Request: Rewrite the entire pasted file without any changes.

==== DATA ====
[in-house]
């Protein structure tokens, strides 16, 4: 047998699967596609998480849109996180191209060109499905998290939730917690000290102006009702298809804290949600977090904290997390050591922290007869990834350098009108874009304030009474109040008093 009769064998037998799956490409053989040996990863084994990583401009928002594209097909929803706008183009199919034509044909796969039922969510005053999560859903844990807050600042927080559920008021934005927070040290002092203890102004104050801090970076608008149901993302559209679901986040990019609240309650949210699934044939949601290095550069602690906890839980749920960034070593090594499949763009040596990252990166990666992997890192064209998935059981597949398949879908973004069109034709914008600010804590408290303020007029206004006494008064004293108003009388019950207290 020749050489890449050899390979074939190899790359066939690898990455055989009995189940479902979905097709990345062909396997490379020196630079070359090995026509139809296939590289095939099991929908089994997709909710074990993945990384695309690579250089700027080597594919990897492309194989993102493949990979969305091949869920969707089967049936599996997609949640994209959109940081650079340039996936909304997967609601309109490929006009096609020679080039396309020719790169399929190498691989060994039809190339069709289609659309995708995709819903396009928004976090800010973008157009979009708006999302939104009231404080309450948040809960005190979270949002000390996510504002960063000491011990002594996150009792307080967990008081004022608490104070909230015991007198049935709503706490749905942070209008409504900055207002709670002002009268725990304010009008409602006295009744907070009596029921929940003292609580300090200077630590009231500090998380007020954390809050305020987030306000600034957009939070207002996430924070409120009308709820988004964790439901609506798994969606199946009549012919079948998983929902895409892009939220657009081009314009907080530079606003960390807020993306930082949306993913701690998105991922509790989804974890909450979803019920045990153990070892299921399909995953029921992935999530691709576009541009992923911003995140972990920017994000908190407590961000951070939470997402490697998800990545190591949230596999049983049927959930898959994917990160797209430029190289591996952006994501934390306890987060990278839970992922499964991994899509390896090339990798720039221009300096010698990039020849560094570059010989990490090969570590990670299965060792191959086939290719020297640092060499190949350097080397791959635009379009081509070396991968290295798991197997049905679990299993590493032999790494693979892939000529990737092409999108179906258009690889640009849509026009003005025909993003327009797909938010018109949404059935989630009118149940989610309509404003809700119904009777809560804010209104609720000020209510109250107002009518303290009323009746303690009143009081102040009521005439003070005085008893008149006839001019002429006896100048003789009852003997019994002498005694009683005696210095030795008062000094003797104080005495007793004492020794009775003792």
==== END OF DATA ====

[in-house]
């Protein structure tokens, strides 16, 4: 047998699967596609998480849109996180191209060109499905998290939730917690000290102006009702298809804290949600977090904290997390050591922290007869990834350098009108874009304030009474109040008093 009769064998037998799956490409053989040996990863084994990583401009928002594209097909929803706008183009199919034509044909796969039922969510005053999560859903844990807050600042927080559920008021934005927070040290002092203890102004104050801090970076608008149901993302559209679901986040990019609240309650949210699934044939949601290095550069602690906890839980749920960034070593090594499949763009040596990252990166990666992997890192064209998935059981597949398949879908973004069109034709914008600010804590408290303020007029206004006494008064004293108003009388019950207290 020749050489890449050899390979074939190899790359066939690898990455055989009995189940479902979905097709990345062909396997490379020196630079070359090995026509139809296939590289095939099991929908089994997709909710074990993945990384695309690579250089700027080597594919990897492309194989993102493949990979969305091949869920969707089967049936599996997609949640994209959109940081650079340039996936909304997967609601309109490929006009096609020679080039396309020719790169399929190498691989060994039809190339069709289609659309995708995709819903396009928004976090800010973008157009979009708006999302939104009231404080309450948040809960005190979270949002000390996510504002960063000491011990002594996150009792307080967990008081004022608490104070909230015991007198049935709503706490749905942070209008409504900055207002709670002002009268725990304010009008409602006295009744907070009596029921929940003292609580300090200077630590009231500090998380007020954390809050305020987030306000600034957009939070207002996430924070409120009308709820988004964790439901609506798994969606199946009549012919079948998983929902895409892009939220657009081009314009907080530079606003960390807020993306930082949306993913701690998105991922509790989804974890909450979803019920045990153990070892299921399909995953029921992935999530691709576009541009992923911003995140972990920017994000908190407590961000951070939470997402490697998800990545190591949230596999049983049927959930898959994917990160797209430029190289591996952006994501934390306890987060990278839970992922499964991994899509390896090339990798720039221009300096010698990039020849560094570059010989990490090969570590990670299965060792191959086939290719020297640092060499190949350097080397791959635009379009081509070396991968290295798991197997049905679990299993590493032999790494693979892939000529990737092409999108179906258009690889640009849509026009003005025909993003327009797909938010018109949404059935989630009118149940989610309509404003809700119904009777809560804010209104609720000020209510109250107002009518303290009323009746303690009143009081102040009521005439003070005085008893008149006839001019002429006896100048003789009852003997019994002498005694009683005696210095030795008062000094003797104080005495007793004492020794009775003792």